In 2006, Renato Valdés Olmos weighed 320 lbs. "Dude, you will die of heart disease or worse before your 30th birthday," he admitted to himself before embarking on a massive effort to lose 150 lbs over the next three years. Olmos succeeded, no thanks to fitness gadgets, only a few of which existed at the time aside from simple pedometers. Today, wearable technology is all the rage, like the Nike+ FuelBand and apps like Moves that live inside your phone — but Olmos is convinced that there's an easier way to stay healthy, and it doesn't involve counting your steps.
"What is the single best thing we can do for our health?"
In 2011, Olmos stumbled upon a web lecture by Dr. Mike Evans called "23 and a 1/2 hours." Evans asked, "What is the single best thing we can do for our health?" He concluded that 30 minutes per day of exercise — even just a few leisurely walks — can dramatically decrease your risk of getting just about everything from heart disease to arthritis to high blood pressure. Moving 30 minutes per day can decrease an obese person's chance of getting Type 2 Diabetes by 50 percent, Olmos learned. It seemed that nature attached a magical significance to 30 minutes. Once subjects exceeded 30 minutes per day, they saw diminishing returns for each additional minute spent exercising.
Olmos spent the last year building Human, an iPhone app built on Evans' premise. Unlike the Nike+ FuelBand, which counts your exercise using "Fuel Points," or Moves, a popular app which counts your steps or distance travelled, Human uses a concrete goal anybody can understand: 30 minutes of exercise per day. Here lies the key, says Olmos, a one-time obese individual, to getting off the couch and starting to feel better.
Like Moves and other fitness apps, Human tracks your phone's location and estimates how many minutes you've moved each day. The app also lets you quickly input periods of activity like 30 minutes of working out in a gym. If you're running short, the app might nudge you to take a walk after lunch or dinner. The difference is that where the FuelBand obfuscates your day's exercise by indicating you're 350 points short of your daily target, Human simply says "Take a 15 minute walk and you're done for the day."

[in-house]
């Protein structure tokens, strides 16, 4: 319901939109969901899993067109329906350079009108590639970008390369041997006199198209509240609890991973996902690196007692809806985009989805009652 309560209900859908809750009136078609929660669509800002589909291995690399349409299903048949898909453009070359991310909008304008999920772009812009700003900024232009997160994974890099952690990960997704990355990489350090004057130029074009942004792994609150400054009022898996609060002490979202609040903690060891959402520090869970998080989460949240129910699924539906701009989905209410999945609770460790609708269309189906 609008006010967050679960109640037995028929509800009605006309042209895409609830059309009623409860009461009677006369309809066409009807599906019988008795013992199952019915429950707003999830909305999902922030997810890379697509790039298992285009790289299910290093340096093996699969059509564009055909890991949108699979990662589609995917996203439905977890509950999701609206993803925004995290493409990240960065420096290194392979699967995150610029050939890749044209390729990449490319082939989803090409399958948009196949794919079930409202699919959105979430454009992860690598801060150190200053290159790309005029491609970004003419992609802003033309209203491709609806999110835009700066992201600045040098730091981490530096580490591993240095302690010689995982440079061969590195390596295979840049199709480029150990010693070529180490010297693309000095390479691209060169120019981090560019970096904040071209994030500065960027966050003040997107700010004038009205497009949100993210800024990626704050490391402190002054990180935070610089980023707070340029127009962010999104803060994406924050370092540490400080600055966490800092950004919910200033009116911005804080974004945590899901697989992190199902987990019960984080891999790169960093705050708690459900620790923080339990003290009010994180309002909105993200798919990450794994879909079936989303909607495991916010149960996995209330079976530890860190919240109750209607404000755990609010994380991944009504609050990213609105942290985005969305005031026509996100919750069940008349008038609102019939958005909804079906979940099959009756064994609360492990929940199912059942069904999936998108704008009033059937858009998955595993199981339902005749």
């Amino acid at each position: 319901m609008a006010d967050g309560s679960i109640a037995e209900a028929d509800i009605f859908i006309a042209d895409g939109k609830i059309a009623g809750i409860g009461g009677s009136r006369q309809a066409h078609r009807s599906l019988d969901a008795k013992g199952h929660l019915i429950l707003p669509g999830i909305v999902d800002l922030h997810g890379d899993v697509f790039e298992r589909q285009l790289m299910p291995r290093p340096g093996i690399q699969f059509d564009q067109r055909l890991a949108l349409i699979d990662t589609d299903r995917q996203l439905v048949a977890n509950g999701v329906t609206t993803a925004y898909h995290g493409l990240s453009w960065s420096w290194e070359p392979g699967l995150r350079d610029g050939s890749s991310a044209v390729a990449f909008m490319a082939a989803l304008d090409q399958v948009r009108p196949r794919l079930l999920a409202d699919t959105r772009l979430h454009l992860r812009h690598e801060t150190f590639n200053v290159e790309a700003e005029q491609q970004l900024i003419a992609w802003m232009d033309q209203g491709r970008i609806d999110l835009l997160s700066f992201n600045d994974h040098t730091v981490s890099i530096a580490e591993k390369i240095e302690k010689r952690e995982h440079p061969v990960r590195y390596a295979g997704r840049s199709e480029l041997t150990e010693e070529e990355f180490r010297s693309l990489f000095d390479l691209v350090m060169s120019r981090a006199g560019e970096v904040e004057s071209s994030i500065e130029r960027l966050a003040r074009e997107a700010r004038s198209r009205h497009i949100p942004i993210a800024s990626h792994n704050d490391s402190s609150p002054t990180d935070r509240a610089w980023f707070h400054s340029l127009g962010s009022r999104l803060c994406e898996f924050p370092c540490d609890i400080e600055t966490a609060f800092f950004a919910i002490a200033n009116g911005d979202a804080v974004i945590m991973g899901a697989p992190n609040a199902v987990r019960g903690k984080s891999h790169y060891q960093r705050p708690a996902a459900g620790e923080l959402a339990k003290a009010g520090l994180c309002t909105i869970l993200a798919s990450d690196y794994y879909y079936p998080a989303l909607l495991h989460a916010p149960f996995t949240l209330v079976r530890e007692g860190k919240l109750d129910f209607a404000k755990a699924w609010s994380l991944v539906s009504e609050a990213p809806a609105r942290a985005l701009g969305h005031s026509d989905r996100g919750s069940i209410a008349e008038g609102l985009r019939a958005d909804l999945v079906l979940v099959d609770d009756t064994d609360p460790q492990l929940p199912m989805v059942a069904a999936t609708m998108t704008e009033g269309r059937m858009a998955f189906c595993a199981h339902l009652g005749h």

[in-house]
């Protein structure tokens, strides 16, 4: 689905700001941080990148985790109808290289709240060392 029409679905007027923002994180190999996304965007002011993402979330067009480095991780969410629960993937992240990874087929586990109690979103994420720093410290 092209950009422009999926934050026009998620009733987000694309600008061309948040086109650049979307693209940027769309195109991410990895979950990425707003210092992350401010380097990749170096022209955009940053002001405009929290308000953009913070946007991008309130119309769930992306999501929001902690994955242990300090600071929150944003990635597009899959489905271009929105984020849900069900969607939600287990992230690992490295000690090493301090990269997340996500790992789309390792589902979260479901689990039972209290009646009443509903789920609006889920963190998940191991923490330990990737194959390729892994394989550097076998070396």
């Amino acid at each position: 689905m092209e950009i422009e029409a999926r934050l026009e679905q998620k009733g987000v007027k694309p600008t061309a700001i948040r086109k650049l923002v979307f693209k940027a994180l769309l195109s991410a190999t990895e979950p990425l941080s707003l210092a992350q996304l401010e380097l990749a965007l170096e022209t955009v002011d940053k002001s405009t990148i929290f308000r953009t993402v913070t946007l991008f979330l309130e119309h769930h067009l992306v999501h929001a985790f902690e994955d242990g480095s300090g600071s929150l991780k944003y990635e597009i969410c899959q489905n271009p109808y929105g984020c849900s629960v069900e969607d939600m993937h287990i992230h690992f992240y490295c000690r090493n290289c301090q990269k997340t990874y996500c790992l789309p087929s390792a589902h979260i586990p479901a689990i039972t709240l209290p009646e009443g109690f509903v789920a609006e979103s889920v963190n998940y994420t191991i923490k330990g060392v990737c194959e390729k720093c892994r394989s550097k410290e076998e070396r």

30 minutes might not sound like very much exercise, but some studies indicate that the average American between the ages of 18 and 64 might move for as little as 17 minutes per day. "It's almost too simple to succeed," Olmos says, and the evidence is mounting. "Aim for at least 30 minutes of physical activity every day," says Dr. Edward Laskowski, co-director of the Mayo Clinic Sports Medicine Center. Moving for more than 30 minutes per day certainly can't hurt, but when most Americans don't even make it that far, a few daily walks already sounds like a noble goal. Plus, the app is simple enough that your mom and dad can use it.
A man "gets all the walk that he requires in half an hour," wrote Thoreau
In our tests, Human wasn't as accurate as Moves at parsing your movements around town, but whereas we got bored of Moves after a few weeks, Human remained compelling because of the simple goal it presents you each day. Also, since it's built into your phone and not into a rechargeable wristband like the FuelBand, it requires little extra effort to keep up using it. "Moves is a fantastic app," says Olmos, "but it doesn't really solve a problem yet. It's for people who are already into quantified self and want every aspect of the day meticulously tracked." Human, on the other hand, provides a very tangible goal without any tacky gamification mechanics to help you reach it, because ultimately, the decision to take a walk is completely up to you.
"The Daily 30," Human's moniker for its get-healthy-quick regimen, is "the best form of preventative medicine," the company says. If the tagline sounds familiar, it's probably because you've heard Greek physican Hippocrates' famous line: "Walking is man's best medicine." An app might never be able to administer the vital dosage of exercise, but at least now, it's dead simple to keep count in conventional terms, not abstract ones. After testing a number of fitness gadgets, reviewer Dann Berg decided to use both the RunKeeper app for run tracking and the Fitbit Zip for an overall sense of his daily activity levels. Human operates on a different philosophy — one that anyone can get on board with. For fitness fanatics, Human is very likely a bit too pedestrian and inaccurate, but for the rest of us, it makes getting off your butt for even a few minutes feel like it's actually worth it.